The Court concludes that certain charges included in the July 11, 2007 statement are excessive given the tasks performed. To wit, Mr. Ricci's billing regarding the inspection and photographing of the building's exterior common areas has been reduced from 4.5 to 3.0 hours. Likewise, the billing for research regarding ownership of the property at issue has been reduced from 3.5 hours to 1 hour and the 2.5-hour billing for research and preparation of the initial report verifying violations is reduced from 3.5 hours to 2.5 hours. The Court concludes that the hours, as adjusted, are reasonable for the tasks performed. Finally, the tasks billed for October 30, 2007, are disallowed as redundant, see entries on the July 11, 2007 statement.

Defendant disputes the costs and litigation expenses sought in the motion as "not being supported by applicable law" (Dkt. 22 (unnumbered)). Having reviewed the motion and applicable statute,see 28 U.S.C. § 1920, the Court concludes that the amount of costs ($666.30) included in the motion should also be reduced. Title 28 U.S.C. § 1920 allows the taxing of certain costs incurred in an action, including clerk fees, court reporter fees (if the transcript is necessarily obtained for use in the case), witness fees, charges for copies (if necessarily obtained for use in the case), and compensation of certain court appointed experts and interpreters. In Duckworth v. Whisenant, 97 F.3d 1393, 1399 (11th Cir. 1996), the Eleventh Circuit held that charges such as those for general copying, computerized legal research, postage, and other miscellaneous expenses (like parking) are not taxable. Plaintiffs' counsel seeks recovery of certain overhead items as costs, including travel, airport parking, car rental, photocopies, photographs, and postage amounting to $278.30. Under Duckworth, this Court concludes these amounts are not recoverable from Defendant. Id.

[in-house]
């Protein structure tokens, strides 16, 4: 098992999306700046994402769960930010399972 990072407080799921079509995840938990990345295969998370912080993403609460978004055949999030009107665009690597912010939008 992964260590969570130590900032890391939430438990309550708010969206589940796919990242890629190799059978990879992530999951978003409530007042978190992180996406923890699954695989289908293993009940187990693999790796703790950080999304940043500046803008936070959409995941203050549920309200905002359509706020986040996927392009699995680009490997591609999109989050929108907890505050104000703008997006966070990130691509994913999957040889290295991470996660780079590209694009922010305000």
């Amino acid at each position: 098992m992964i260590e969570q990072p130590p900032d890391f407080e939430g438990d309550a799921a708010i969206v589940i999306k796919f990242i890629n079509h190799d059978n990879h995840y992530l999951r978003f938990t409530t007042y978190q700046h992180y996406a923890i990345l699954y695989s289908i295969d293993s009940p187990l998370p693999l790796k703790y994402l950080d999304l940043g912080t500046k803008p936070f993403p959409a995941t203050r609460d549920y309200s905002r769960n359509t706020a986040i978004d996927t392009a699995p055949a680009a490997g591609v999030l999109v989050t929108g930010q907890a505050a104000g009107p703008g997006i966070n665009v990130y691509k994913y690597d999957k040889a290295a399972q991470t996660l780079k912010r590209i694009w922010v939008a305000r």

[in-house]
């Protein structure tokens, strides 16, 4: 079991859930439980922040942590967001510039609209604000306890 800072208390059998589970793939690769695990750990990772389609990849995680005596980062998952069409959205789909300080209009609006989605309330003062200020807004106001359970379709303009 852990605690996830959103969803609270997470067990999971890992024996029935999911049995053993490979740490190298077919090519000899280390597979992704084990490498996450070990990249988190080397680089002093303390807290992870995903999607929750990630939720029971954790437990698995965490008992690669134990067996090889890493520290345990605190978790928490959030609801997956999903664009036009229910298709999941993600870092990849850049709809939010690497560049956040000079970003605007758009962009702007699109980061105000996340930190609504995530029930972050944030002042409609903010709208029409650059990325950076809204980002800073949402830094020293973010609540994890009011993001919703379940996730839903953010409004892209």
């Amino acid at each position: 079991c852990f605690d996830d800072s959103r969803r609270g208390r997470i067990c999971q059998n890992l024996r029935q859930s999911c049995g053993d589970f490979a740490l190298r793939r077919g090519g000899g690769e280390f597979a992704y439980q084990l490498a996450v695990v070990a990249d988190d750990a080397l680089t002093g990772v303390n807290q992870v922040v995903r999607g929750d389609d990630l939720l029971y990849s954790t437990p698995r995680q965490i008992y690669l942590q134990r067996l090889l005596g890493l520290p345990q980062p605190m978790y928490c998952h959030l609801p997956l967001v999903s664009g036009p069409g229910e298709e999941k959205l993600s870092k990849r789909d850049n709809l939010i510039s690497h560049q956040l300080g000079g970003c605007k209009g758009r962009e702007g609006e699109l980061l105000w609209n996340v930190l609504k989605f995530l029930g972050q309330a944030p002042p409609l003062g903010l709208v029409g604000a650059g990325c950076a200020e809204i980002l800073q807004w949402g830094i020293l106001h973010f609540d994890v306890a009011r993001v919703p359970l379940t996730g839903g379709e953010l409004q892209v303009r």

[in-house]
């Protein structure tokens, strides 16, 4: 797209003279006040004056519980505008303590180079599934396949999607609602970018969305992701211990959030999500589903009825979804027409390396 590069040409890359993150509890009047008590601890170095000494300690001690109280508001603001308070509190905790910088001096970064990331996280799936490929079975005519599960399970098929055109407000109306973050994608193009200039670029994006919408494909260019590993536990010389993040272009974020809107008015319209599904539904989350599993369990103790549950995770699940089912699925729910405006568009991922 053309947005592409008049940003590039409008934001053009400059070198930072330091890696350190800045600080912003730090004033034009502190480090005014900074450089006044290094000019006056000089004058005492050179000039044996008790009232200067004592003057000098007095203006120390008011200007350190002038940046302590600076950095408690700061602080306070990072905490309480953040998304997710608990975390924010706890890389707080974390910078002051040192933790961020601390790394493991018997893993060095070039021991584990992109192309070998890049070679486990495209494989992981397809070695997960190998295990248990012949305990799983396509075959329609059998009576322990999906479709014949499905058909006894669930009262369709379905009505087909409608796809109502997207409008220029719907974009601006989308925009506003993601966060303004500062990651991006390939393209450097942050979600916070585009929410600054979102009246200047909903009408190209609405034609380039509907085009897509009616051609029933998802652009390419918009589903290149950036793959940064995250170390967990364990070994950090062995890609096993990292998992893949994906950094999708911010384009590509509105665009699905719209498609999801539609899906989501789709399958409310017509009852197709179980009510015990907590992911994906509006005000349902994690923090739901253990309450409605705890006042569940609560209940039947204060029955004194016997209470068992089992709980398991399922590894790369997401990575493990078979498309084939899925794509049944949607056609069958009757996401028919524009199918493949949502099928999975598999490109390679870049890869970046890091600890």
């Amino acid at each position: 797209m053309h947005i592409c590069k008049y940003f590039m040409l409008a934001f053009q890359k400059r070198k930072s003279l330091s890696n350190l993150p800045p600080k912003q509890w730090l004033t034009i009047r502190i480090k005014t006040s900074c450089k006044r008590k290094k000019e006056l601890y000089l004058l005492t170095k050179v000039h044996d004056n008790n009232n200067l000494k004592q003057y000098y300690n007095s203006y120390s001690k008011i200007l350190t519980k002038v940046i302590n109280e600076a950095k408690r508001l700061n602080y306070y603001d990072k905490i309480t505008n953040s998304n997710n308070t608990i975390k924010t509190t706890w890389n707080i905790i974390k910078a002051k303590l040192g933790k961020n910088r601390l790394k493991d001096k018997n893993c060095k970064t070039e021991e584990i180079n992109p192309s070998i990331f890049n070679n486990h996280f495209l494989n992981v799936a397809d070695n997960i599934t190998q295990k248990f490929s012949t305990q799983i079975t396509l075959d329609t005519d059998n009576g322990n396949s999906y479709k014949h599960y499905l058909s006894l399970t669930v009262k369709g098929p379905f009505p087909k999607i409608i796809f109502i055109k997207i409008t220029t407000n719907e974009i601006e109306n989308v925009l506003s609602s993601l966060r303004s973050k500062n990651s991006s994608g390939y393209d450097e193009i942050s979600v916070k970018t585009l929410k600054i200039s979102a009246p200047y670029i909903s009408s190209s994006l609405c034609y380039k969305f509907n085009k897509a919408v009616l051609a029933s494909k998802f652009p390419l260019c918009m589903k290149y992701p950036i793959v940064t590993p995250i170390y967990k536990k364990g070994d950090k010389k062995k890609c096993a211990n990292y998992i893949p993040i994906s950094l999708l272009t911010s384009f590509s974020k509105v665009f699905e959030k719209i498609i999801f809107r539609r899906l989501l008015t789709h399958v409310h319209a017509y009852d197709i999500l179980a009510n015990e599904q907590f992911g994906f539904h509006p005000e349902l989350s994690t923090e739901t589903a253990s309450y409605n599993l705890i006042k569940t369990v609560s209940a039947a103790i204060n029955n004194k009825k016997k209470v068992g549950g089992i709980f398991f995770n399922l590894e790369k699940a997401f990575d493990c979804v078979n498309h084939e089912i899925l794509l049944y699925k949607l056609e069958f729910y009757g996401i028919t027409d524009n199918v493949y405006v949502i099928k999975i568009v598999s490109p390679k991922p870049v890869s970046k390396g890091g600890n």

Plaintiff also seeks reimbursement in the amount of $38.00 for process server fees. "Private process server fees may be taxed pursuant to §§ 1920(1) and 1921" as long as they "do not exceed the statutory fees authorized in § 1921." Equal Employment Opportunity Commission v. W O, Inc., 213 F.3d 600, 620 (11th Cir. 2000). The United States Marshal's fee for serving a subpoena or summon under 28 U.S.C. § 1921 is $45.00 per witness. Accordingly, the Court concludes that a total of $38.00 for the process server's fee and the $350.00 filing fee are recoverable and taxable as costs for Plaintiff, see Dkts. 21-1 and 21-2.

It is therefore ORDERED and ADJUDGED that Plaintiff's Verified Application for Attorneys' and Expert's Fees, Litigation Expenses and Costs (Dkt. 21) is GRANTED in the amount of (1) $7,080.00 in attorney's fees, (2) $1,875.00 in expert fees, and (3) $388.00 in litigation expenses. The Clerk is directed to enter judgment in favor of Plaintiff in the amount of $9,343.00.

DONE and ORDERED in Tampa, Florida.